It only took minor tweaks to enhance Kayla’s story. “Her story was good, but I knew it could be better,” Trisha says. “I knew she had it in her because she had already brought out a lot of the arrogance and the disdain of what Mengele was like.”

Janice: Anne Frank 

The holocaust theme continues in Janice’s work, with the DB resident choosing Anne Frank, one of the most well known victims of Hitler’s Nazi Germany. Janice chose Anne for two reasons – her interest in the holocaust and because she was learning about her in drama class.

“The hiding part of her life really stood out to me and that is what she is well known for,” Janice says. “I don’t usually write diary entries so it was different and I really enjoyed writing it.”

Janice feels she is a better writer after working with her mentor, Sharon, calling the experience amazing. “She taught me how to drag someone into the story and how to make the reader read in Anne Frank’s voice,” Janice says.

Like Kayla, Janice finds the writing process therapeutic. “It’s probably my only way to escape from reality, and writing down my emotions really does help me calm down and release all of my stress,” she says.

Sharon, who runs creative writing workshops for kids through The Story Studio, was impressed by Janice’s original work and says that only minimal changes were needed. “Her piece was really insightful, it obviously touched her, the Anne Frank story, as she really got in character,” she says. “She was really good at showing what was happening in the house and the tensions; she was really good at showing, not telling.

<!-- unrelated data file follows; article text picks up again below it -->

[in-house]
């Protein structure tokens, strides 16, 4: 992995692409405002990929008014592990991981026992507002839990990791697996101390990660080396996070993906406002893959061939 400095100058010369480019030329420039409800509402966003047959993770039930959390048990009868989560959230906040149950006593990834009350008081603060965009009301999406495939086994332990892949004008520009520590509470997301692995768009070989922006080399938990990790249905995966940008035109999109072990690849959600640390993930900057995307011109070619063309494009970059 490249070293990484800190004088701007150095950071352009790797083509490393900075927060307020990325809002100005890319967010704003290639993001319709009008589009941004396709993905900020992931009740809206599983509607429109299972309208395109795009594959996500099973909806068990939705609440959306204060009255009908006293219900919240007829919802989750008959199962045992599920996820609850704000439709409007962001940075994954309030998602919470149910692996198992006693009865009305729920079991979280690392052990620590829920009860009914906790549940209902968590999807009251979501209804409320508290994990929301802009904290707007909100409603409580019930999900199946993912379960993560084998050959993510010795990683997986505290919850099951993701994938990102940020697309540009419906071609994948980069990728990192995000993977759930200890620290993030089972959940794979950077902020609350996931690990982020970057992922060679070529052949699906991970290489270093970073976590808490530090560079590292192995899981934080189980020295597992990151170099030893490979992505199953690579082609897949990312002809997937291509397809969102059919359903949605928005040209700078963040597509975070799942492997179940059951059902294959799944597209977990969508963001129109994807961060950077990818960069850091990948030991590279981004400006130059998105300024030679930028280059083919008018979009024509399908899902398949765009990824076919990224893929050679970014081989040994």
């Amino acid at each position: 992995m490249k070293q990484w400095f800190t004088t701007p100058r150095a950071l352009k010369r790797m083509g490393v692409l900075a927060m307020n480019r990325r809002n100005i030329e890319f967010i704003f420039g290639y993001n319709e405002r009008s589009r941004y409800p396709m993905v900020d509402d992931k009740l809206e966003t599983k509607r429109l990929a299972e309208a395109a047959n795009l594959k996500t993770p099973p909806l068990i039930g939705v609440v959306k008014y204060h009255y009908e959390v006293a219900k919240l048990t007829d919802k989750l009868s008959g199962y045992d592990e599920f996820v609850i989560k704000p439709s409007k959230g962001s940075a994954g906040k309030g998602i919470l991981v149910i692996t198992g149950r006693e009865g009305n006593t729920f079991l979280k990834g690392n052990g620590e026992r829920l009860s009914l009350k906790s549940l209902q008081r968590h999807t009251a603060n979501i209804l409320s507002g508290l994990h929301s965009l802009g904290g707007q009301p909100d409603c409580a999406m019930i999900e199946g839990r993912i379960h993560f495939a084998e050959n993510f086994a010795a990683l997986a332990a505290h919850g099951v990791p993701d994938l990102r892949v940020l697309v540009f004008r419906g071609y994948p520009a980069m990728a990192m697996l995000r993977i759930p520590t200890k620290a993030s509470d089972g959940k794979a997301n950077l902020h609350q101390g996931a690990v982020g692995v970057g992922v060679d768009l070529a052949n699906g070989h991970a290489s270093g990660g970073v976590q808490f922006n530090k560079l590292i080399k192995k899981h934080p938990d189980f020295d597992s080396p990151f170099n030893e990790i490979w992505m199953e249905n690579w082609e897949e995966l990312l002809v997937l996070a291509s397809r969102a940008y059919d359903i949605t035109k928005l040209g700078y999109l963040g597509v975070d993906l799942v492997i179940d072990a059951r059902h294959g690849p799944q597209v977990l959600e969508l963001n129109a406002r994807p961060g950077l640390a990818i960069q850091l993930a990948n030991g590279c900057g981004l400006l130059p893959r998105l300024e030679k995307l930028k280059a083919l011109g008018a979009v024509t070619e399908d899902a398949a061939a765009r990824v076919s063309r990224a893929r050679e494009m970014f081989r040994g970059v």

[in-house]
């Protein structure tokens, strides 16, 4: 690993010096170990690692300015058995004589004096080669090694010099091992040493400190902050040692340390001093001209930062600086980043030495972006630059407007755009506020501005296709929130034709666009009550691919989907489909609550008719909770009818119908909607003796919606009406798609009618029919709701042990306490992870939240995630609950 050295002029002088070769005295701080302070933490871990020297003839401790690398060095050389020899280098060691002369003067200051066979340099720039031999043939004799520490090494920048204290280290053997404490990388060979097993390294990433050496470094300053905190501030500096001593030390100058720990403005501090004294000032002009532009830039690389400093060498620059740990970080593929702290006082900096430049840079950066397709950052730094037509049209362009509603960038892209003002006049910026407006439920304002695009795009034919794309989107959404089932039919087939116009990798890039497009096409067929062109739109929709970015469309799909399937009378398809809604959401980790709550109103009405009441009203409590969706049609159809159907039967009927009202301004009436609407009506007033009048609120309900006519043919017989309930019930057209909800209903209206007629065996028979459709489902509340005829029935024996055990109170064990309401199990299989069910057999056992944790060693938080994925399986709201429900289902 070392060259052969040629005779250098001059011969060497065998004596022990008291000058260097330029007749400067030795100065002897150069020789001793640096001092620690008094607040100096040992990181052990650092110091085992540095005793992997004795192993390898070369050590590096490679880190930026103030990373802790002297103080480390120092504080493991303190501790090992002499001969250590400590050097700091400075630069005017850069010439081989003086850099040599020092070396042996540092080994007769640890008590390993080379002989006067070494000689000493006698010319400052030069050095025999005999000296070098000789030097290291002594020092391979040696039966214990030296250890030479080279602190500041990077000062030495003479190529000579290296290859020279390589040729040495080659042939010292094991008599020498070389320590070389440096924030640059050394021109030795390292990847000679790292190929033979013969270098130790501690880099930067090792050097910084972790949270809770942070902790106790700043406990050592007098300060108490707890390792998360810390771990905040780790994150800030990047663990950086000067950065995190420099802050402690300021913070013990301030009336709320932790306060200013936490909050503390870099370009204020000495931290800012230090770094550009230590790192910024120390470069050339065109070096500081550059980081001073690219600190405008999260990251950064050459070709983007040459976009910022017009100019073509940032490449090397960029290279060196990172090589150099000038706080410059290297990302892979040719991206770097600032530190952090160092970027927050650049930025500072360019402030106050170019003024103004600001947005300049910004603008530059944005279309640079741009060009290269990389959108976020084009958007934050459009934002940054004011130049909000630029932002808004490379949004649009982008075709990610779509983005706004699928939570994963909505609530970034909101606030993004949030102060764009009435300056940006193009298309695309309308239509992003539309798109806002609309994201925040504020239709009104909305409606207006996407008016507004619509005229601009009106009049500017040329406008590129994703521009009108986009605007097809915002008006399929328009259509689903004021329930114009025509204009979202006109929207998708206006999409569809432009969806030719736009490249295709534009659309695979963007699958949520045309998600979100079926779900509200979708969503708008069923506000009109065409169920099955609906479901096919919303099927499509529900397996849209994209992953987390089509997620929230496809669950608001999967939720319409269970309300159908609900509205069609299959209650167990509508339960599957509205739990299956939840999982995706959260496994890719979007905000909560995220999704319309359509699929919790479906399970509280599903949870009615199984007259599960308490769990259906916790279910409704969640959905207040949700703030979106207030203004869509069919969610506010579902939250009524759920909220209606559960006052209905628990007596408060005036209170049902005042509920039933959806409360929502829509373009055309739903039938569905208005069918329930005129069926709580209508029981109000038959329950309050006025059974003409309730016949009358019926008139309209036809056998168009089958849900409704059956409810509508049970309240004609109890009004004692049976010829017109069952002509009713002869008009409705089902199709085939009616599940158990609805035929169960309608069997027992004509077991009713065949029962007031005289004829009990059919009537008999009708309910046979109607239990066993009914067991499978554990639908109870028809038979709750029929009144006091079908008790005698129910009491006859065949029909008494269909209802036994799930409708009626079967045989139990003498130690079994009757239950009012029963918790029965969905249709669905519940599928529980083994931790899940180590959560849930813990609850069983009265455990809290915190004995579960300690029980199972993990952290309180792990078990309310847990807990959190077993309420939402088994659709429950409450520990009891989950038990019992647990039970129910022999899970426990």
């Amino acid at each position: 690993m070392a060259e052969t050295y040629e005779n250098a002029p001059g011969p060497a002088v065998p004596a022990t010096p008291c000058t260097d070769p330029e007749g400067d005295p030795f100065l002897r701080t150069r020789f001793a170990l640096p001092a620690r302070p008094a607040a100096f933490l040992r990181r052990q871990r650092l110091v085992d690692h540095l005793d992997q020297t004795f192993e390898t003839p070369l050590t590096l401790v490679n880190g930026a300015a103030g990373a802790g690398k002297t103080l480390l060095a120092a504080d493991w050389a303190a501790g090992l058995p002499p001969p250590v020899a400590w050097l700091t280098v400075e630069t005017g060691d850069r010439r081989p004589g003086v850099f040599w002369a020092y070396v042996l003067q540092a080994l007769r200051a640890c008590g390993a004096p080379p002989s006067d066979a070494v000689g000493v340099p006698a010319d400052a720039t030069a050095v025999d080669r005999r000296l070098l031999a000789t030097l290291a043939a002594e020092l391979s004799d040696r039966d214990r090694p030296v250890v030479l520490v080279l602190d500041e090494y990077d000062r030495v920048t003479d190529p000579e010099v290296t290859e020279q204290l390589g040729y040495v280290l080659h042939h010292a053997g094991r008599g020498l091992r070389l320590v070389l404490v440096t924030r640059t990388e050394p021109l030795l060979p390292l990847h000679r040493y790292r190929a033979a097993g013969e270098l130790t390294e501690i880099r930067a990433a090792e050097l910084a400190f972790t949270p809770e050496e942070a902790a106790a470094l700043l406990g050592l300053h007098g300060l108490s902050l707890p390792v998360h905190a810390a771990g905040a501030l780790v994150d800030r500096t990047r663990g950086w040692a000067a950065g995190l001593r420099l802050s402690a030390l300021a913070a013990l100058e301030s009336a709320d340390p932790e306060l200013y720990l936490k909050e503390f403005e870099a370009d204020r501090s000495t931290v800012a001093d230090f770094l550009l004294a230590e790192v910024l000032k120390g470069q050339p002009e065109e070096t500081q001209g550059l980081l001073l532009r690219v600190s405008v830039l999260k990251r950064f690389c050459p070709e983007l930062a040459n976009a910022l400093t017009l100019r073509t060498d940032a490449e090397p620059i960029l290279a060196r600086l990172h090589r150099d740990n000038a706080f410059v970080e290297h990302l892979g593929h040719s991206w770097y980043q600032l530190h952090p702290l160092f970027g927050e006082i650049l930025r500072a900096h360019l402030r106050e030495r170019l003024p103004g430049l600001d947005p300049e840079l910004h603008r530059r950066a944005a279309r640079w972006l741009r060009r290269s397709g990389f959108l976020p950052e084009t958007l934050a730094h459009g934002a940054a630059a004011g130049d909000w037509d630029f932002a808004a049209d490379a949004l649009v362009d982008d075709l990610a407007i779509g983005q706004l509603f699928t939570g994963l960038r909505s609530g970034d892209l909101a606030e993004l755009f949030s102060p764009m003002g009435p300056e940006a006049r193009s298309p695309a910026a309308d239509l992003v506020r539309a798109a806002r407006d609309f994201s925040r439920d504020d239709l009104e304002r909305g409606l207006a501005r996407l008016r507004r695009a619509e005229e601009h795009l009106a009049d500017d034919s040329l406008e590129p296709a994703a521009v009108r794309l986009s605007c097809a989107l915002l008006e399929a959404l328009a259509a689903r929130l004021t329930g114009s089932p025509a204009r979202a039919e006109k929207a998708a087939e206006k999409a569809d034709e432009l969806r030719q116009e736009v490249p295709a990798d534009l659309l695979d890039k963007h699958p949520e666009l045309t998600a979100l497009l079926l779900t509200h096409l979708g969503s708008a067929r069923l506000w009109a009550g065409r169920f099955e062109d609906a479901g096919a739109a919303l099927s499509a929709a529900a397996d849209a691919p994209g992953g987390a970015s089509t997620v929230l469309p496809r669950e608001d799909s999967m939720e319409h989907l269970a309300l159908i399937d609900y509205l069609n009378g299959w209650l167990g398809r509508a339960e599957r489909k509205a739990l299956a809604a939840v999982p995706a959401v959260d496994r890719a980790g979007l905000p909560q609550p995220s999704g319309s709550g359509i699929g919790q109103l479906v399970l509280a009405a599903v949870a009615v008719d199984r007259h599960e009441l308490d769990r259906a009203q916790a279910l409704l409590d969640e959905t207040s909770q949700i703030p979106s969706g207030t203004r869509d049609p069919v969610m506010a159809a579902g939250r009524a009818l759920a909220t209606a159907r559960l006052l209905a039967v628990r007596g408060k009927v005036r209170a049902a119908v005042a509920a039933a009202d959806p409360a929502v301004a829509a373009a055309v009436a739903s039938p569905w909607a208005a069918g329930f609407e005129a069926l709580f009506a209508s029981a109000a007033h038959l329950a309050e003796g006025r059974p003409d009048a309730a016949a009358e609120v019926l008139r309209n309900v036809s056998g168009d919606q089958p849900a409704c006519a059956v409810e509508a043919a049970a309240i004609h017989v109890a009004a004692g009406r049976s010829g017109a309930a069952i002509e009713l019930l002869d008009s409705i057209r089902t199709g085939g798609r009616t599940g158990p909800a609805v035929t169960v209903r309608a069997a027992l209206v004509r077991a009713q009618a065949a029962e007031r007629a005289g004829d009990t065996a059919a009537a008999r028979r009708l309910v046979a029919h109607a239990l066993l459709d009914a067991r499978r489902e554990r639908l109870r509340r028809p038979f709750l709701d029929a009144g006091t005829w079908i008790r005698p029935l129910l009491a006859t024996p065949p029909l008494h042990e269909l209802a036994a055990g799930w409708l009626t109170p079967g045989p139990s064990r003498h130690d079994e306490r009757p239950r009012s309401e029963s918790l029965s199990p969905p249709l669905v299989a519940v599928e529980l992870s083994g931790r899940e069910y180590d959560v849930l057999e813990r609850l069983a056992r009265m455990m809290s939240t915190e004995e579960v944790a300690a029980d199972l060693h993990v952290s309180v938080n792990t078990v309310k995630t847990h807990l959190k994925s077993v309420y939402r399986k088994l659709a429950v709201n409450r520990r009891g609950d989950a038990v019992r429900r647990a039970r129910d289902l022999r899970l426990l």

“We made a little tweak about the pork that was being eaten at the end,” Sharon adds. “Obviously because of their religion they had never eaten it. It kind of made me as the reader ask, did they eat it or not? I advised Sienna to follow things through to their natural conclusion because the reader will want to know.”

Sienna: Harriet Tubman 

Sienna chose to write from the perspective of Harriet Tubman, a humanitarian famous for her work freeing slaves during the American Civil War. The young DB resident explores Harriet’s thoughts during one of her missions to release slaves, having chosen her as a follow-up to a Year 7 project.

“In Year 7, I did a similar topic on her because we had to choose someone that we thought was a hero,” Sienna says. “I chose Harriet Tubman and I did a lot of research into her.”

It’s clear that Sienna gained a lot from working with her mentor Peter, the author of 15 books and a former South China Morning Post columnist. “What I took out of it the most was that to really connect with the reader, you have to understand who you are writing about,” Sienna says. “I had to really research into what Harriet Tubman did and try to connect with how she felt, therefore the reader could feel that same way. Peter really showed me how to do that and gave me some really great tips.”

Peter chose Sienna’s piece not because he initially thought it was the best, but because he felt it showed great promise. “Sienna showed she could feel what her subject was experiencing,” he says. “She was able to colour her story with the atmosphere of the situation. She is naturally curious and I thought she had the potential to improve her story further.”

For Sienna, the process has only been a positive one: “The main benefit for me was that overall my writing has improved, especially when I’m writing in historical context. I just find it relaxing, putting words down on paper. Usually everything is muddled together in my mind, but by putting it down on paper, it’s a place for other people to see it. I really like what writing can do.”